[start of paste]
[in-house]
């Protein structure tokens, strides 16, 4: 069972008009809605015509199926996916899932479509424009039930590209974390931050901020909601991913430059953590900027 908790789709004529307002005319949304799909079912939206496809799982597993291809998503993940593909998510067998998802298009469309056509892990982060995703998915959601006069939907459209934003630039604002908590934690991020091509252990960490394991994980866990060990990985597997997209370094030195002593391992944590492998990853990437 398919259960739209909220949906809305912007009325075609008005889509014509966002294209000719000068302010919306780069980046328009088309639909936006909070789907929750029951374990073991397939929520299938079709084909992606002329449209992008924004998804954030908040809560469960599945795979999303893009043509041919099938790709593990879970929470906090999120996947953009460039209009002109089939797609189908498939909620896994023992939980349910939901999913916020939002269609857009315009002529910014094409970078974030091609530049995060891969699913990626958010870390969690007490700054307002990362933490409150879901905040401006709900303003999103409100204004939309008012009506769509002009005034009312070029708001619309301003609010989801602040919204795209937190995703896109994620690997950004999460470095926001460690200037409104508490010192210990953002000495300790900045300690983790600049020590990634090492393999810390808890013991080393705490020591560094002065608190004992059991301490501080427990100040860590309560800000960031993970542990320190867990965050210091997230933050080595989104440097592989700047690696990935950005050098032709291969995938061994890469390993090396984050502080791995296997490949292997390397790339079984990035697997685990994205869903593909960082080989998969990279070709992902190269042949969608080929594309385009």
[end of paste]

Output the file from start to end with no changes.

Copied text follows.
[in-house]
């Protein structure tokens, strides 16, 4: 069972008009809605015509199926996916899932479509424009039930590209974390931050901020909601991913430059953590900027 908790789709004529307002005319949304799909079912939206496809799982597993291809998503993940593909998510067998998802298009469309056509892990982060995703998915959601006069939907459209934003630039604002908590934690991020091509252990960490394991994980866990060990990985597997997209370094030195002593391992944590492998990853990437 398919259960739209909220949906809305912007009325075609008005889509014509966002294209000719000068302010919306780069980046328009088309639909936006909070789907929750029951374990073991397939929520299938079709084909992606002329449209992008924004998804954030908040809560469960599945795979999303893009043509041919099938790709593990879970929470906090999120996947953009460039209009002109089939797609189908498939909620896994023992939980349910939901999913916020939002269609857009315009002529910014094409970078974030091609530049995060891969699913990626958010870390969690007490700054307002990362933490409150879901905040401006709900303003999103409100204004939309008012009506769509002009005034009312070029708001619309301003609010989801602040919204795209937190995703896109994620690997950004999460470095926001460690200037409104508490010192210990953002000495300790900045300690983790600049020590990634090492393999810390808890013991080393705490020591560094002065608190004992059991301490501080427990100040860590309560800000960031993970542990320190867990965050210091997230933050080595989104440097592989700047690696990935950005050098032709291969995938061994890469390993090396984050502080791995296997490949292997390397790339079984990035697997685990994205869903593909960082080989998969990279070709992902190269042949969608080929594309385009």